Quantifying Neighborhood-Level Social Determinants of Health in the Continental United States: A Multivariate Small-Area Analysis

Authors: Marynia Kolak*, University of Chicago
Topics: Geography and Urban Health, Quantitative Methods, Spatial Analysis & Modeling
Keywords: social determinants of health, SDOH, public health, health disparities, healthy inequalities
Session Type: Paper
Day: 4/4/2019
Start / End Time: 3:05 PM / 4:45 PM
Room: Forum Room, Omni, West
Presentation File: No File Uploaded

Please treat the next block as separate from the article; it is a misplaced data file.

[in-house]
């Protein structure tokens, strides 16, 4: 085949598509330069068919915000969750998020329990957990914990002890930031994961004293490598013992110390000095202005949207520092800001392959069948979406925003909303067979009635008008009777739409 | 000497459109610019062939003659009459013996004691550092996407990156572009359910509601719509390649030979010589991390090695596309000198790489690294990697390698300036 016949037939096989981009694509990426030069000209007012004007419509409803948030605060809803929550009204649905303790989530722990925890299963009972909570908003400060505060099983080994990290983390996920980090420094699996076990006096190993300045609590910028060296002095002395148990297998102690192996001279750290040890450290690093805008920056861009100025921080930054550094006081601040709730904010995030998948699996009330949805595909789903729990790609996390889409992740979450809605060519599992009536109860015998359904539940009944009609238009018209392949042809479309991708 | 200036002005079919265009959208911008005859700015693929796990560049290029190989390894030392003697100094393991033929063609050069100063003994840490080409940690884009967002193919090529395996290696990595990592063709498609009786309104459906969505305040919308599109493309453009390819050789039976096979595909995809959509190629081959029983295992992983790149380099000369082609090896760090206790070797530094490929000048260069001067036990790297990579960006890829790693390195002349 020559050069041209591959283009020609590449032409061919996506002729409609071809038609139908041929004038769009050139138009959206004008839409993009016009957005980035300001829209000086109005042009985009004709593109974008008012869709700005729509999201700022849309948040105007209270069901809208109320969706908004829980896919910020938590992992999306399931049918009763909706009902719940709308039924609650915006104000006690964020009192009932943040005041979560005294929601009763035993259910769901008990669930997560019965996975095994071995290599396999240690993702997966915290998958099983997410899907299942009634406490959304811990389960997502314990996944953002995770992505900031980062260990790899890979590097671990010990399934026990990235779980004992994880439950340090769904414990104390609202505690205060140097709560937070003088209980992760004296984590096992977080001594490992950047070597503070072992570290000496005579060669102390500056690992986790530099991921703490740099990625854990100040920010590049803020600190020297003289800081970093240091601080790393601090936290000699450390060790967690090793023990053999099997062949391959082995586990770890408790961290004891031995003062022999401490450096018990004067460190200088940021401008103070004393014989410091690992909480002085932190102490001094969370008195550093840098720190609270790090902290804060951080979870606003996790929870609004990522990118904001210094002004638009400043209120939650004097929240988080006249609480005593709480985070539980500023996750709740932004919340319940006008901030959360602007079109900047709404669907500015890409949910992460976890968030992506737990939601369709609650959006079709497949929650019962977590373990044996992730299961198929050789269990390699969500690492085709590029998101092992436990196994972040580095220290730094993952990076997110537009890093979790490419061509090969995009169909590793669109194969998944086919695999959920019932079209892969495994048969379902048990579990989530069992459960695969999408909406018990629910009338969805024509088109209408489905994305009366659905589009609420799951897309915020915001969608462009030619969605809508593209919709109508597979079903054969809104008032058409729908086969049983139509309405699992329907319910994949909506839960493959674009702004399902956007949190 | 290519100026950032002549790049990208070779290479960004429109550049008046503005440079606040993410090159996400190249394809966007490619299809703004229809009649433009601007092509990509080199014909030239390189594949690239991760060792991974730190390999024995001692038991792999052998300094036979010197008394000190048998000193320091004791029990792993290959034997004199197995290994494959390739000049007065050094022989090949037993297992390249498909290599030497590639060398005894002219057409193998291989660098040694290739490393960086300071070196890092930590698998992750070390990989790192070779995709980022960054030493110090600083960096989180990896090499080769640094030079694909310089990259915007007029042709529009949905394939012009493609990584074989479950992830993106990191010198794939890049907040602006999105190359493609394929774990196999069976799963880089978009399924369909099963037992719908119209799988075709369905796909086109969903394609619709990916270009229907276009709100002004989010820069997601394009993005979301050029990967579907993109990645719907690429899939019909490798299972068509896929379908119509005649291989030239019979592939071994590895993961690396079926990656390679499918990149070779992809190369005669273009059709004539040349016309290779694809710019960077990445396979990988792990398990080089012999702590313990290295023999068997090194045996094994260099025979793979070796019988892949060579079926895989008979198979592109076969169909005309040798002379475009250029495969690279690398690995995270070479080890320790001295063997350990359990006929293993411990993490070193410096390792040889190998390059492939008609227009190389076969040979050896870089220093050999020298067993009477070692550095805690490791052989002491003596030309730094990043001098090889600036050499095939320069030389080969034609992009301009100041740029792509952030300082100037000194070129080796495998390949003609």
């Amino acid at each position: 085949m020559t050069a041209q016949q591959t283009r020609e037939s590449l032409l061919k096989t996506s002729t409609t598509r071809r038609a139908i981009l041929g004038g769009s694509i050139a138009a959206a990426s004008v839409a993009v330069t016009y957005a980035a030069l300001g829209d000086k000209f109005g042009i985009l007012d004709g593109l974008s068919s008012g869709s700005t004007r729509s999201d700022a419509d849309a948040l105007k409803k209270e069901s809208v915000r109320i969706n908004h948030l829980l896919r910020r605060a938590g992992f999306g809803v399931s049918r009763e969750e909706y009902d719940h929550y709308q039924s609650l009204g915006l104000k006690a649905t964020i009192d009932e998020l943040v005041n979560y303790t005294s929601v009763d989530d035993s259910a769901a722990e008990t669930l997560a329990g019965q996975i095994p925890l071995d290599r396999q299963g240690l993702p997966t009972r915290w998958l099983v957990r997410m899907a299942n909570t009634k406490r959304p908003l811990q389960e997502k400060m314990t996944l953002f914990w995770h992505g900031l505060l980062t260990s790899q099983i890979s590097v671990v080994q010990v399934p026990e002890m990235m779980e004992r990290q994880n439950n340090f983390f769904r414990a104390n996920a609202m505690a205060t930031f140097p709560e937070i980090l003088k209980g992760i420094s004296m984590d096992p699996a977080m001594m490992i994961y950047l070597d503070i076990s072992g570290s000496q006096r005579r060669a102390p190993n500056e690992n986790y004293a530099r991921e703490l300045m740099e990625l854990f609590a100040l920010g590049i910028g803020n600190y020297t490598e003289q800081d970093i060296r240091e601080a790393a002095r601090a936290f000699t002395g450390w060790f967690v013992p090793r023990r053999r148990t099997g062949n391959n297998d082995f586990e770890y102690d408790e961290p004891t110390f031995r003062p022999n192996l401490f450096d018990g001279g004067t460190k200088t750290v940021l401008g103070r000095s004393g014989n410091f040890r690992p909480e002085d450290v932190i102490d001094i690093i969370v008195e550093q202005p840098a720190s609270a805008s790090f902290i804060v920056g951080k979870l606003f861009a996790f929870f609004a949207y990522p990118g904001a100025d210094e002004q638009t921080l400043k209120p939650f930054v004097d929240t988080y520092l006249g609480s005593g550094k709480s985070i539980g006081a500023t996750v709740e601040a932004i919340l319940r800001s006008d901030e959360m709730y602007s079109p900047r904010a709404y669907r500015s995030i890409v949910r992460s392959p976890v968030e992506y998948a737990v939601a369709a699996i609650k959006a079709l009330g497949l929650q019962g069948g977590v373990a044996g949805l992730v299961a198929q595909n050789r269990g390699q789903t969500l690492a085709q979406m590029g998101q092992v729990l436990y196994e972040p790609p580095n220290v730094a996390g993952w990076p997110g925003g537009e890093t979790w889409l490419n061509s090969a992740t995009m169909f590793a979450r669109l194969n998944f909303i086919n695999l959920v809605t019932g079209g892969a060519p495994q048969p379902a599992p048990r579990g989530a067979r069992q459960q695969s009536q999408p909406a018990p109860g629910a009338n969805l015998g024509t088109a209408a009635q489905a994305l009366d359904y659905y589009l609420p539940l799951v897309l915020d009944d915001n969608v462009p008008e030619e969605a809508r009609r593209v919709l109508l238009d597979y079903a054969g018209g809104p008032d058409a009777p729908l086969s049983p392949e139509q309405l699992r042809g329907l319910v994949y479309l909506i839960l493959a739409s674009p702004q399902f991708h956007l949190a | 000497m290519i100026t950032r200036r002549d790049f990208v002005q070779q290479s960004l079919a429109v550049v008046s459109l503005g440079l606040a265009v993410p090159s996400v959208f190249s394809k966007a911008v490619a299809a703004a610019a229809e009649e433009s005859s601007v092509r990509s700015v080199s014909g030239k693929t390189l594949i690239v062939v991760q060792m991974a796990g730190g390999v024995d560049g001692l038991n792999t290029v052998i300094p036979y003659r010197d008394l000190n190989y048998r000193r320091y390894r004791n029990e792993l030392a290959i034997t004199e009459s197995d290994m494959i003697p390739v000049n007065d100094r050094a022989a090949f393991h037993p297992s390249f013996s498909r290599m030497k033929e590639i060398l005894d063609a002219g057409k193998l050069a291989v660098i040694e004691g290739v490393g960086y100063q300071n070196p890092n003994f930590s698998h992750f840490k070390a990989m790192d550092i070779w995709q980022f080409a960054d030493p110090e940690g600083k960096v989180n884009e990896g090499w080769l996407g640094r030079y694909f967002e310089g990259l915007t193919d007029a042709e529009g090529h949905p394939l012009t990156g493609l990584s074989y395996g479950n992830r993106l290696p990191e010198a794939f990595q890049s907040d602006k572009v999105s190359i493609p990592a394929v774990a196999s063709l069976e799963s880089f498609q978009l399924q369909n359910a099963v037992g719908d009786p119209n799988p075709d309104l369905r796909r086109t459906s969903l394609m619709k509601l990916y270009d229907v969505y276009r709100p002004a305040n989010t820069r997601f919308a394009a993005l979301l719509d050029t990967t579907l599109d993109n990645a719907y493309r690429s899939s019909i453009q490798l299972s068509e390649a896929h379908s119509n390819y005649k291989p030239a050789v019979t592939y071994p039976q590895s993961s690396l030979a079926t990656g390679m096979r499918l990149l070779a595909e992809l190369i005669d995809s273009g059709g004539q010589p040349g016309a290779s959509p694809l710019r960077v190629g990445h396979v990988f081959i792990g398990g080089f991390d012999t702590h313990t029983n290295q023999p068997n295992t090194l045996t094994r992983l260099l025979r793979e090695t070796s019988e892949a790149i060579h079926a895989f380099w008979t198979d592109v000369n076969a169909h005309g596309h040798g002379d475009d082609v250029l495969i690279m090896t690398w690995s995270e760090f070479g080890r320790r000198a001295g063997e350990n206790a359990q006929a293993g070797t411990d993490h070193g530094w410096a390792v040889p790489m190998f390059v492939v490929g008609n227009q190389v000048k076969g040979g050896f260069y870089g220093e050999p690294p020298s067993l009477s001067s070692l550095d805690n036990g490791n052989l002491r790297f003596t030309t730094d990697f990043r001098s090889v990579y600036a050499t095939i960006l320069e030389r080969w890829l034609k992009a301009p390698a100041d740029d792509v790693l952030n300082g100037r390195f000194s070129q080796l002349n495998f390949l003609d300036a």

The impacts of social determinants of health (SDOH) have increasingly dominated public health discussions in the United States as population health outcomes have not kept pace with other developed nations, despite spending more per person in medical service expenses (Bravemen et al 2011, Murray et al 2013, McGinnis et al 2002). Despite a complex presentation of SDOH, they are often modeled using singular variables, or as one-dimensional indices. We develop a multidimensional SDOH typology of the continental US at tract level using a principal component analysis and spatially-sensitive K-means clustering. Then, we predict neighborhood-level mortality rates using SDOH principal components in the City of Chicago in 2014, and controlling for violent crime. Four identified SDOH components explain over 75.6% of the variance for all census tracts in the continental United States for the time period, and are characterized as the following SDOH indices: socioeconomic disadvantage, mobility-related isolation, urban housing and transportation, and family social cohesion. These can be represented as 7 multidimensional SDOH typologies across geographic space. An especially vulnerable typology of “extreme poverty” makes up 9.4% of all continental U.S. tracts and includes areas of known public health crises, including Flint, Michigan; Butler County, Alabama; and South and West Sides of Chicago. There is an extremely strong association between SDOH indices and age-adjusted mortality in Chicago, even after accounting for spatial autocorrelation and violent crime rates (R2=0.63, p<0.001).

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